It’s a gallant gesture but it’s also heartwarming and a reaffirmation of the fact that the bonds referred to earlier in this piece are very strong with this particular group.

We knew that already right but “Saints of Imperfection” magnificently and movingly highlighted it again by putting Tilly in danger and requiring a huge effort from everyone including Section 31’s Philippa Georgiou (Michelle Yeoh), who was in sparklingly-wicked good form and, awkward!, Ash Tyler (Shazad Latif), to get them to safety.

But just as importantly, the script by Kirsten Beyer, gave us a complicated story which didn’t pivot the idea of good guys and bad guys.

In fact, with Tilly and May as the foci, it made the very necessary point, and again one that Star Trek has made repeatedly over its 50 or so years of franchised life, that goodness and badness often depends on your perspective.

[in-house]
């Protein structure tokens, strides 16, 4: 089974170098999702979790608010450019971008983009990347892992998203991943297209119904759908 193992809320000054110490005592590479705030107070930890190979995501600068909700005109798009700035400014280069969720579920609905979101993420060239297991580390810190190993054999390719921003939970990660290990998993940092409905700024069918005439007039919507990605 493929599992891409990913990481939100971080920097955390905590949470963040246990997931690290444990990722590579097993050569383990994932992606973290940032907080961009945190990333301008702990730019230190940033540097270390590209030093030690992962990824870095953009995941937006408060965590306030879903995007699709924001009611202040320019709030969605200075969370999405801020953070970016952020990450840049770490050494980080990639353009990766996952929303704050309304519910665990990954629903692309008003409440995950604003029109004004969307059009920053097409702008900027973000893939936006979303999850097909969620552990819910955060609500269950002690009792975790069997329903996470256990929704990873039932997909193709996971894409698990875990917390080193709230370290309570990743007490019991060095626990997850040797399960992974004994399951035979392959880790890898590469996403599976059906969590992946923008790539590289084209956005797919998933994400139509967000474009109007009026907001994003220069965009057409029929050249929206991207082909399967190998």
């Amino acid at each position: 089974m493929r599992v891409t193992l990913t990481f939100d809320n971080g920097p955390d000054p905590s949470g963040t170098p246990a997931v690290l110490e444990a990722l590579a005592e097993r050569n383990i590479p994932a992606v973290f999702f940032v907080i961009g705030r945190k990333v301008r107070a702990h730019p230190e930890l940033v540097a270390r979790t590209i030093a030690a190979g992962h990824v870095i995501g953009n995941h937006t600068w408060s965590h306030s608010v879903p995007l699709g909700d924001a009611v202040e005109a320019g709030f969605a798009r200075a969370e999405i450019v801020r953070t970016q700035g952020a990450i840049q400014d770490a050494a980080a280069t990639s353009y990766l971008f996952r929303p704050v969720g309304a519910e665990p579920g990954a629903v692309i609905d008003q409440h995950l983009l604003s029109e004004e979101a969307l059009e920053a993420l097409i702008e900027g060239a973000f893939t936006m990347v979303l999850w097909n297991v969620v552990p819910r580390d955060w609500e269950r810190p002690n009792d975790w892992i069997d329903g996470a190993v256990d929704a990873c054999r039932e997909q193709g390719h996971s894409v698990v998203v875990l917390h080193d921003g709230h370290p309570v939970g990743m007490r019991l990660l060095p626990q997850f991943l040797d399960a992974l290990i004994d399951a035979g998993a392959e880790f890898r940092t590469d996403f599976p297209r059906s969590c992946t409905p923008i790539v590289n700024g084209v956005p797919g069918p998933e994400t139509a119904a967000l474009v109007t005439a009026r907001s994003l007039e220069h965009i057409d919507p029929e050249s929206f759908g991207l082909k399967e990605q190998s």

Not always, of course, since some denizens of Roddenberry’s future perfect world are as evil as they come, but in this instance, neither Tilly nor May are the good or bad cop, with both having reason to be angry with and forgive the other and to understand where the other is coming from.

(image via spoiler TV (c) CBS)

Quite apart from the rescue of Culber which couldn’t help but move you unless you are made of mycelial concrete (I’m not sure if that’s a thing but it should be), it’s this unexpected friendship and bond between May and Tilly, and the way Stamets and Burnham, who, caught up, in mourning for her good friend is giddily delighted she isn’t dead in a way that makes you smile, that really makes this episode pop.